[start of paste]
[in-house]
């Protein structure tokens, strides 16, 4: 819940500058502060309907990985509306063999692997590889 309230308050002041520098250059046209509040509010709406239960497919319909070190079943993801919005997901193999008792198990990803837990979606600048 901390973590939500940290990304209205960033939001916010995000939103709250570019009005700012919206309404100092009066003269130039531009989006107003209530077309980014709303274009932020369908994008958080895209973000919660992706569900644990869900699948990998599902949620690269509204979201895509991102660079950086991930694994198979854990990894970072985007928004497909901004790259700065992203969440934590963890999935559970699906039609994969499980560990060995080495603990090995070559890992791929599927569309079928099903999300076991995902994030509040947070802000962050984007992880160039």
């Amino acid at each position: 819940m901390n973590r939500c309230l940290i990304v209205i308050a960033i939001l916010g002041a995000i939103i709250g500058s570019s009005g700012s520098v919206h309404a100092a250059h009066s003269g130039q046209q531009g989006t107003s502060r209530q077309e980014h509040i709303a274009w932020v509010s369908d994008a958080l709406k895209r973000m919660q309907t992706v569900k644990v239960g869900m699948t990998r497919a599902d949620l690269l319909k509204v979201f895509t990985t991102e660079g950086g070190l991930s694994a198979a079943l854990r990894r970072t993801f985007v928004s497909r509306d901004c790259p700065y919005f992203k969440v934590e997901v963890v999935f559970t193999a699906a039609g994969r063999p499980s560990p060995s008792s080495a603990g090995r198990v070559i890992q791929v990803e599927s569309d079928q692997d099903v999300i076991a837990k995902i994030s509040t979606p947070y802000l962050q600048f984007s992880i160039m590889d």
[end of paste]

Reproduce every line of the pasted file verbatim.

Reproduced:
[in-house]
């Protein structure tokens, strides 16, 4: 819940500058502060309907990985509306063999692997590889 309230308050002041520098250059046209509040509010709406239960497919319909070190079943993801919005997901193999008792198990990803837990979606600048 901390973590939500940290990304209205960033939001916010995000939103709250570019009005700012919206309404100092009066003269130039531009989006107003209530077309980014709303274009932020369908994008958080895209973000919660992706569900644990869900699948990998599902949620690269509204979201895509991102660079950086991930694994198979854990990894970072985007928004497909901004790259700065992203969440934590963890999935559970699906039609994969499980560990060995080495603990090995070559890992791929599927569309079928099903999300076991995902994030509040947070802000962050984007992880160039």
């Amino acid at each position: 819940m901390n973590r939500c309230l940290i990304v209205i308050a960033i939001l916010g002041a995000i939103i709250g500058s570019s009005g700012s520098v919206h309404a100092a250059h009066s003269g130039q046209q531009g989006t107003s502060r209530q077309e980014h509040i709303a274009w932020v509010s369908d994008a958080l709406k895209r973000m919660q309907t992706v569900k644990v239960g869900m699948t990998r497919a599902d949620l690269l319909k509204v979201f895509t990985t991102e660079g950086g070190l991930s694994a198979a079943l854990r990894r970072t993801f985007v928004s497909r509306d901004c790259p700065y919005f992203k969440v934590e997901v963890v999935f559970t193999a699906a039609g994969r063999p499980s560990p060995s008792s080495a603990g090995r198990v070559i890992q791929v990803e599927s569309d079928q692997d099903v999300i076991a837990k995902i994030s509040t979606p947070y802000l962050q600048f984007s992880i160039m590889d």